i think the left will have a much more difficult time in winning back the asian vote, but i think the key is to stop thinking about the asian vote as a single community with a single set of values. just like any other part of the electorate, they have variation in voting patterns based on income levels and cultural values. asian voters are sophisticated enough to think about a wide range of issues, and they certainly have strong opinions whichever way those opinions fall. the appeal to freedom from discrimination is no longer enough to win their votes, mostly because it's only the likes of the increasingly irrelevant dr brash trying to push those buttons with his "one-law-for-all" stuff. even mr peters has significantly toned down and i haven't heard him pushing immigration and the threat of asian invasion this time around. everyone else is spouting platitudes about diversity and inclusiveness.

this election, i don't see any party out to target the asian vote at all. perhaps this is a sign that nz politics is maturing. a sign that parties recognise that the things concerning asian voters concern all voters - employment, education, health, personal safety. the arguments the left needs to persuade asian voters are the same arguments needed to persuade all other voters. the only areas of difference are employment and immigration. as regards employment, it remains much harder to find employment if you have a non-european name and a non-kiwi accent. as regards immigration, asian nz'ers would certainly respond to a fairer and more transparent immigration system that had stronger checks and balances.

i don't think national has done anything at all to benefit asian voters in this term. they've certainly failed to improve employment, they've taken away ACE funding which had been of huge benefit to migrant communities in terms of helping them to settle in nz, they've haven't done anything substantive to improve the performance of nz immigration services, they've made early childhood education more expensive. the best that can be said of them is that they've managed to keep the office of ethnic affairs, keep language line and not shut down the migrant resource centres. no-one has been asking what will happen if they get back in - will cuts in government spending hit these areas? it seems highly likely.

it will be hard work to bring the asian vote back to the left, but just as hard as it will be to bring other voters back. the left has a lot of work to do in overcoming the anti-union, anti-poor people, poverty-as-a-lifestyle-choice rhetoric of the right. i think we can win that argument, i think the majority of people do care about having a fairer society. it's just a matter of trying to get that message out across all sectors of society and moving our country back to one that looks after all its citizens.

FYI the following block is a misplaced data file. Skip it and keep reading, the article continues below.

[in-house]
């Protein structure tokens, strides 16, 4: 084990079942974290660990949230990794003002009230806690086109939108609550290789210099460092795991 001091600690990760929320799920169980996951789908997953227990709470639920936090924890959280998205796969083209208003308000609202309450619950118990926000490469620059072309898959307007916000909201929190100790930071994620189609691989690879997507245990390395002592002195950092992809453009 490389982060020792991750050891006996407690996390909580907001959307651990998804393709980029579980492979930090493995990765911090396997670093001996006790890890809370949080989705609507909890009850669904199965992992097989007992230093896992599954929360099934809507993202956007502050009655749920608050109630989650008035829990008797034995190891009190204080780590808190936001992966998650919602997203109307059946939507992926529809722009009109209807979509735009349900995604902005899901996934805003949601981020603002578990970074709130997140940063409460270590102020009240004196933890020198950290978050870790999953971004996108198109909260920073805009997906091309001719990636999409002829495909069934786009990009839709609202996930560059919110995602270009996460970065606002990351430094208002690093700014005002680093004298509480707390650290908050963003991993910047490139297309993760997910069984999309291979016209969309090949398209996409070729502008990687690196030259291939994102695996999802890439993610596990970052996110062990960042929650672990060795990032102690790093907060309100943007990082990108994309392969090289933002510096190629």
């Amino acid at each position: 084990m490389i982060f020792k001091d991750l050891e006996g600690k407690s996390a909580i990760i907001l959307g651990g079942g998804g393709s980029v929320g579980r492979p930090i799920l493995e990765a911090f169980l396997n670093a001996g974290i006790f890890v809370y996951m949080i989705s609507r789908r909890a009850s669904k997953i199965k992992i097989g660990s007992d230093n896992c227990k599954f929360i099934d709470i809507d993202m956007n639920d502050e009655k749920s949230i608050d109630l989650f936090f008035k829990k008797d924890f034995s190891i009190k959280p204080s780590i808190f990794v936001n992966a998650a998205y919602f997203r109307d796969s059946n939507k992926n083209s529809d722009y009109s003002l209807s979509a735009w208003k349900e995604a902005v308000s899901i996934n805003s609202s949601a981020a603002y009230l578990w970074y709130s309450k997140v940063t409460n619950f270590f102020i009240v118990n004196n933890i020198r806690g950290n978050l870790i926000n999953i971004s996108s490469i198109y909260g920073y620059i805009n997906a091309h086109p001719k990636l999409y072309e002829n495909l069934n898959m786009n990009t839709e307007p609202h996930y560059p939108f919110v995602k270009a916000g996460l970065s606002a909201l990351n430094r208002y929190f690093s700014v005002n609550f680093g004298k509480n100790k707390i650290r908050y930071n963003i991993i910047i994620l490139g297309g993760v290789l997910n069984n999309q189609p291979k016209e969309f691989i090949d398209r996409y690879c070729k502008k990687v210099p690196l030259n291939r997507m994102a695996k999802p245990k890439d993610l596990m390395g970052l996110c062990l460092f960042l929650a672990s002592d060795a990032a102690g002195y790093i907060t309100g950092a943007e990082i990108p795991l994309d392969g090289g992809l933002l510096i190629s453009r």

23 comments:

LudditeJourno said...

Thanks stargazer, I really appreciate some of the history here I was unaware of. Just so I'm clear, who does asian include for you in this post? I get stuck between how the term is used in the UK and here sometimes.

R Watts said...

I think there are Asians and then there are Asians. Many of the ones born here are pretty indistinguishable as New Zealanders with predominately black hair, the same applies to those who came here in much earlier.

The major difference nowadays is that the Asian voter can retain some of their culture due to a critical mass of other Asians. This is the cause of some of the racial conflict simply because they aren't so much assimilating as they are assuming their own distinct identity.

LudditeJourno said...

R Watts - or alternatively we could say the cause of the racial conflict is the resistance from other New Zealanders to incoming migrant groups who wish to maintain cultural ideas, processes, structures, celebrations, beliefs etc etc etc which are important to them. I'm really uncomfortable with failing to acknowledge racism when it comes to talking about immigration, because it's fundamental in my opinion.

stargazer said...

LJ, yes totally, the indian subcontinent forms part of asia, hence we tend to be known as south asians. asia also includes many of the former soviet states.

R Watts: assimilation is an absolutely failed policy. it didn't work on maori when they forced to stop speaking their language and give up many aspects of their culture. it didn't work on the dutch who were forced to change their names, to not congregate, to not speak their own language. the dutch community is strongly reclaiming their cultural heritage in recent times.

if a country is going to take immigrants, it needs to accept the diversity that comes with those immigrants. i don't see why any person can't keep their distinct identity. are all white people beer-swilling rugby-lovers? i can show you plenty who aren't, but because their skin colour isn't different you don't seem to feel the need to make them assimilate. if there is to be only one culture here, then first force compliance from all the white people, so that they all follow one religion, vote for one political party, dress in one style and speak in one way. if you're not willing to impose that on them, why impose assimilation on anyone else?

actually, i'd say you're the one most failing to assimilate here, given that the majority prefer to value diversity.

Moz said...

stargazer: nice article. And yes, when I read the "the left doesn't have asians" I thought of you :)

I like to view the "one culture" thing as meaning "we have a distinctive kiwi culture that is remarkable for its inclusiveness and diversity". We all have some relationship with rugby, even if it's ambivalent or avoidant, for example. And I suspect we all know that Te Papa is a museum and The Haka is not. Which is more Maori language than most people know.

I don't buy the idea of assimilation. It happens if you let it, and the melting pot effect is worthwhile in itself (more ethnic restuarants!) as well as leading to more interesting people just because they have more options growing up.

Hugh said...